A DIY attitude can take you far in life.
Not only can it save you money over paying someone else to do the dirty work for you, but you’ll get a feeling of accomplishment from conquering life’s problems on your own. In addition, you can create custom solutions that perfectly suit your needs.
There are certain things you might not want to tackle twice.
I only needed to replace the wax seal in my toilet once to know I’d rather leave this job to the pros. Ditto on flushing the water heater and snaking the drains.
Okay, pretty much anything plumbing related, I’m out. Can I do it? Sure. Will I? Not if I can possibly avoid it.
Then there are things that you learn to do on your own and it’s like a cartoon lightbulb has gone off over your head.
Once you’ve installed a backsplash, dyed your own hair, or made a loaf of freshly baked bread, you might feel so accomplished and impressed with the results that you’ll never go back to the old way of doing things.
This is how you’re likely to feel the first time you successfully complete a custom corset.
If you’re into corsetry and you wear these garments daily for waist training purposes, you know the cost of a truly custom design, as well as the discomfort of wearing an off-the-rack model that doesn’t fit your body like bespoke.
So why not try your hand and making your own? There is a learning curve and it will likely demand a bit of trial and error, but the end result could be a closet full of custom corsets at far less cost.
If you have the time, here are a few tips to get you started on the path to making custom corsets.
Choosing Materials and Hardware
It’s tempting to go wild with textiles and embellishments when you’re creating your first few custom corsets, but it’s probably best to keep it simple and take a page from those who have been at it for a while. You’ll want to start by choosing materials that are robust enough for your intended purposes.
Silk and lace sure are pretty, but these delicate fabrics aren’t necessarily designed to hold up to the demands you’ll place on a corset. Consider the durable, heavy-weight textiles you normally find when searching for ready-to-wear corsets, from cotton coutil and canvas, to satin and brocade, to leather and PVC.
If you’re not quite sure where to start or what weight of fabric to choose, a good option is to peruse the upholstery fabrics at your local textile supplier. This should give you a decent benchmark for fabric weight. Also see: Best Fabric for Corsets: Pairing Material with Purpose
You might also want to look for bias tape, which makes it easy to create finished edges for your garment, as well as waist tape (a non-stretch fabric tape like twill tape, for example) to reinforce the area of the garment under the most stress (i.e. the waist). This isn’t a necessity, but when you’re first starting out and likely to make some mistakes, it could help to preserve your garment. Don’t forget strong and durable polyester thread to hold your garment together.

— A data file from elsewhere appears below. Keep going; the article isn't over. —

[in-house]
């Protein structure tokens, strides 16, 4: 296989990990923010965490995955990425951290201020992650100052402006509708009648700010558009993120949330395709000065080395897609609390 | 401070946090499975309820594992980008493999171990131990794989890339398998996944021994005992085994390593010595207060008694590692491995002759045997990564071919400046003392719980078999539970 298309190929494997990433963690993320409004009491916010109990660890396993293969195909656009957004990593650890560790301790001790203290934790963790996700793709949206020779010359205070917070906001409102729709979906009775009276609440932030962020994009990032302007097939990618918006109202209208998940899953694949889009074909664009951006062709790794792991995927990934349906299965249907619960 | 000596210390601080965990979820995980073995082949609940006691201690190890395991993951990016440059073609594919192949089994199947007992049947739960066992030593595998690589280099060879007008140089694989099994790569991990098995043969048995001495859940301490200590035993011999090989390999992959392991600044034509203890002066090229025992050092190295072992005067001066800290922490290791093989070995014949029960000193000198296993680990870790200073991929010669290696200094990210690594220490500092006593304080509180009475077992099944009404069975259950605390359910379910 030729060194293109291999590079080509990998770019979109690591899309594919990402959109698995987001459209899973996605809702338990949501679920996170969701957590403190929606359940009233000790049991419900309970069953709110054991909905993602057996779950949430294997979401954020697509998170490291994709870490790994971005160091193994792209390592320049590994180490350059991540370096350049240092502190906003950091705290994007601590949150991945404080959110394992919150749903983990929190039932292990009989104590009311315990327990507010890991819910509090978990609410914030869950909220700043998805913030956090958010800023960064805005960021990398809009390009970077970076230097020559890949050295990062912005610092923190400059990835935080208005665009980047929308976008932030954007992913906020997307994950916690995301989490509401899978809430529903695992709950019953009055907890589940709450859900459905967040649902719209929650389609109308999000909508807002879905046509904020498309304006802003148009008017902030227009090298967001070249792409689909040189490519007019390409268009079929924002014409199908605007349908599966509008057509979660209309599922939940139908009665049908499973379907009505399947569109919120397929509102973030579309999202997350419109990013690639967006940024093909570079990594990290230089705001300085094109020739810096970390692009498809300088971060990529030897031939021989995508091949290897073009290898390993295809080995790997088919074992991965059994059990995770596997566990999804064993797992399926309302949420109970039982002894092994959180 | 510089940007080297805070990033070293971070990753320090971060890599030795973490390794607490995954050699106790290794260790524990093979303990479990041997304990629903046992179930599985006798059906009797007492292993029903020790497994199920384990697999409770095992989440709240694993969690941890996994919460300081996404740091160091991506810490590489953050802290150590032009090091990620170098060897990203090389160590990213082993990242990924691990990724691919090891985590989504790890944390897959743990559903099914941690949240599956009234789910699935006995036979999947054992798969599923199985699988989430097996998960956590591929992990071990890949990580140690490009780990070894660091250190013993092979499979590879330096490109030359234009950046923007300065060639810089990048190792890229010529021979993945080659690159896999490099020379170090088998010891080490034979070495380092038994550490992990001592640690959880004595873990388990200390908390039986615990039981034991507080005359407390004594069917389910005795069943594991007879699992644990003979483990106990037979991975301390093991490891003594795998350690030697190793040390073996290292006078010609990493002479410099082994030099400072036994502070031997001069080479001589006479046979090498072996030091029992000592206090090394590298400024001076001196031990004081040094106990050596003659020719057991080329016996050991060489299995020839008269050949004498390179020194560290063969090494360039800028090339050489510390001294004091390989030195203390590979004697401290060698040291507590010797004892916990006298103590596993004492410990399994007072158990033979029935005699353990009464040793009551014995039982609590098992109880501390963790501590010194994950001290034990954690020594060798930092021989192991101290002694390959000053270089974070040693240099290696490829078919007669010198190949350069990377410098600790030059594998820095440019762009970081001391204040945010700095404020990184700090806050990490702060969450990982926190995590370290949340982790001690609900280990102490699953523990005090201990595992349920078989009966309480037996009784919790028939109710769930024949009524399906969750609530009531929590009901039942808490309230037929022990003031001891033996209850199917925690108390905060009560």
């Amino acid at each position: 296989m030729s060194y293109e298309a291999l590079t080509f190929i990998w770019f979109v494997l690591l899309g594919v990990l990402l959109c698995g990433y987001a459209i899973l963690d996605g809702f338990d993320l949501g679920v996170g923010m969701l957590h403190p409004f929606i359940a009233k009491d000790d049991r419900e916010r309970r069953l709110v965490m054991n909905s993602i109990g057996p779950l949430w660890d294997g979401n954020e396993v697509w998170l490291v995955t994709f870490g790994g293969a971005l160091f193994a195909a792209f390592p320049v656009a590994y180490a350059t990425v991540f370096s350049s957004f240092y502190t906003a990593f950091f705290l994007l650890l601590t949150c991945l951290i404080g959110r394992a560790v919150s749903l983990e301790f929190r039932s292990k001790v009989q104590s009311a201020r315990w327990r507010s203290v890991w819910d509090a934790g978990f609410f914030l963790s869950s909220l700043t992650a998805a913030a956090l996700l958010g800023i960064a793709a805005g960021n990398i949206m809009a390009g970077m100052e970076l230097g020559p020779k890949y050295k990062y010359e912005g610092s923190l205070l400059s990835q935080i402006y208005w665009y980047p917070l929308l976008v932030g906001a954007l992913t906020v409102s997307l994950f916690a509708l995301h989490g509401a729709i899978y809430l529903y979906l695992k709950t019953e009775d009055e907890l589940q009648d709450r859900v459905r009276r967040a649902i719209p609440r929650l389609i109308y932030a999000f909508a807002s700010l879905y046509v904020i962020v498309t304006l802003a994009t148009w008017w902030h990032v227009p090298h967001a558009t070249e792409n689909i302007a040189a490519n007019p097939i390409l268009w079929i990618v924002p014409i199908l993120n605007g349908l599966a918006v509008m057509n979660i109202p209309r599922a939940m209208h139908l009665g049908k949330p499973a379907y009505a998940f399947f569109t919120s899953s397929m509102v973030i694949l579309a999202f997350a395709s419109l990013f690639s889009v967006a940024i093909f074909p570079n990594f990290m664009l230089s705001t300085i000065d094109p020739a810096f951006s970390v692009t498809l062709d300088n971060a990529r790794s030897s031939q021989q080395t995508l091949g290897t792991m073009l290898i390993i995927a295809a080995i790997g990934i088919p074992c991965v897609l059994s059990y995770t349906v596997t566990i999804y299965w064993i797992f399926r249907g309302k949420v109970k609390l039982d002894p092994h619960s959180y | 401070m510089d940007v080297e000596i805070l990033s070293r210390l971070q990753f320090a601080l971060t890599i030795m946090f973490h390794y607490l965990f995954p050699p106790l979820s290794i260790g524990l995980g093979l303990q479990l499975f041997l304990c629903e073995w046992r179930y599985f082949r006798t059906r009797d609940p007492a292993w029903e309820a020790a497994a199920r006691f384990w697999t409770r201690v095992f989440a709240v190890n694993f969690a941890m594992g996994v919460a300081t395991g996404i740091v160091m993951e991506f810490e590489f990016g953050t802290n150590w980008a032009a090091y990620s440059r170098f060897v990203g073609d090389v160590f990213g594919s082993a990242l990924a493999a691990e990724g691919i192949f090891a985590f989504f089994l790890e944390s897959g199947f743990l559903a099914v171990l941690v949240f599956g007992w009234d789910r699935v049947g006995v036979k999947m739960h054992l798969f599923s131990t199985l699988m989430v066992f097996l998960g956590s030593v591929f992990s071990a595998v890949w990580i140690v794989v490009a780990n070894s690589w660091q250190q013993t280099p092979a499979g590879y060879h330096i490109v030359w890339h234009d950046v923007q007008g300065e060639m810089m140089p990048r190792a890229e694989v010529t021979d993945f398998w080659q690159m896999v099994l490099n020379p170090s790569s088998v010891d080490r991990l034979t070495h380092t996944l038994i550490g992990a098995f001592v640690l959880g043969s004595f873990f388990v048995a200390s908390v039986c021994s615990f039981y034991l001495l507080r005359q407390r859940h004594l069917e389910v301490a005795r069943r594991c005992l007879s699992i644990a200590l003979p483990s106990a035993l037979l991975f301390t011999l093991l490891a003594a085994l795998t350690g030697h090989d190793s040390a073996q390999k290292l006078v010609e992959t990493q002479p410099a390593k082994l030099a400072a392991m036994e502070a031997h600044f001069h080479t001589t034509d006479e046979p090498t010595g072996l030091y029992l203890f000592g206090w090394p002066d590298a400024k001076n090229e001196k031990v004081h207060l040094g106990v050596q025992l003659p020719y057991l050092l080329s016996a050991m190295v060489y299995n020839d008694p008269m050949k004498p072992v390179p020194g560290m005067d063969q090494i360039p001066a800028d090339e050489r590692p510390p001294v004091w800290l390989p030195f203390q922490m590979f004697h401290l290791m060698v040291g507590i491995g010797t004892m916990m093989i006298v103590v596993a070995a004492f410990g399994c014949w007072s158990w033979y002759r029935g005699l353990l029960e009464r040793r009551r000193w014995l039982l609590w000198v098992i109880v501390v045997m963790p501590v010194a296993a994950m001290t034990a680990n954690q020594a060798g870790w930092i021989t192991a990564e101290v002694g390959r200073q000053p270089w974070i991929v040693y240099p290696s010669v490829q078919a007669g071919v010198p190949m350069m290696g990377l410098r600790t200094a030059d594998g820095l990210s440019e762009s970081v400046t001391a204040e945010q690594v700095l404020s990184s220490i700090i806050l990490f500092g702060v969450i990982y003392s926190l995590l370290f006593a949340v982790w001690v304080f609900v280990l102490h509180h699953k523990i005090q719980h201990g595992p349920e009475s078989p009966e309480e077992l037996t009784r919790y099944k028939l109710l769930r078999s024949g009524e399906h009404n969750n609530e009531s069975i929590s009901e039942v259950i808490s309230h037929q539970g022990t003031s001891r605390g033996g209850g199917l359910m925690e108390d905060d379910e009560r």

You may want to utilize bone casing, or cotton tubing, to make it easier to keep boning in place, as well as add extra strength in this high-stress area of your garment.
Using the Right Tools
Like any foray into clothing manufacturing, you’ll need sewing materials to get the job done, whether you sew by hand or you prefer to use a machine. However, to make corsets, you’re also going to need a few specialized tools.
The first thing you’ll want to procure is an awl. You may already have one in your garage toolkit, as this handy item is good for all sorts of uses. What makes it ideal for corset making is the fact that the pointed end can be used to pierce textiles and create a hole without tearing the fabric.
Why is this important? You’re going to place a lot of stress on this support garment as you tighten the laces to cinch in your waist. When you damage threads in the weave of your fabric, you create weak spots that can tear under stress. Using an awl to part the threads when creating holes for grommets, busks, and so on will reduce the potential for tears later on.
You’ll also need a special tool for installing grommets. You could use a handheld crimper of some sort, but you’re better off splurging on a press that does the hard work for you, especially if you’re planning to make more than one corset. Also see: Corset Repair 101: How to Repair/Mend a Damaged Corset
Creating Patterns and Taking Measurements
Once you have your textiles and tools ready, it’s time to get to work.
However, you can’t just dive in and start cutting fabric. You need a template, and the good news is you can find all kinds of patterns online, some for free and some for purchase.
The main advantage of buying patterns is that they come full size. With free downloads, you’re going to have to scale them up and you might find that they are incomplete or they lack needed instructions.
You’ll have to take precise measurements of your own body, as well, and there are tutorials to help you here. When this is done, you can customize your favorite patterns for your precise measurements, ensuring perfectly-fitted corsets for your dimensions every time.
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My name is Rachel, I am the owner of Glamorous Corset, a small business founded by me in 2010. Back In 2005, I was in a car accident that left me with a herniated disk. Much to my surprise I learned steel boned corsets were beneficial to several medical injuries including mine. I was always intrigued with corsetry, their history and their beautiful aesthetic. I love sharing knowledge about corsets, educating my wonderful readers and breaking the negative stigma related to corsetry. In combination with my years of research and personal experience I hope my articles are useful and can help anyone who has struggled with some of the same things I have. More about me…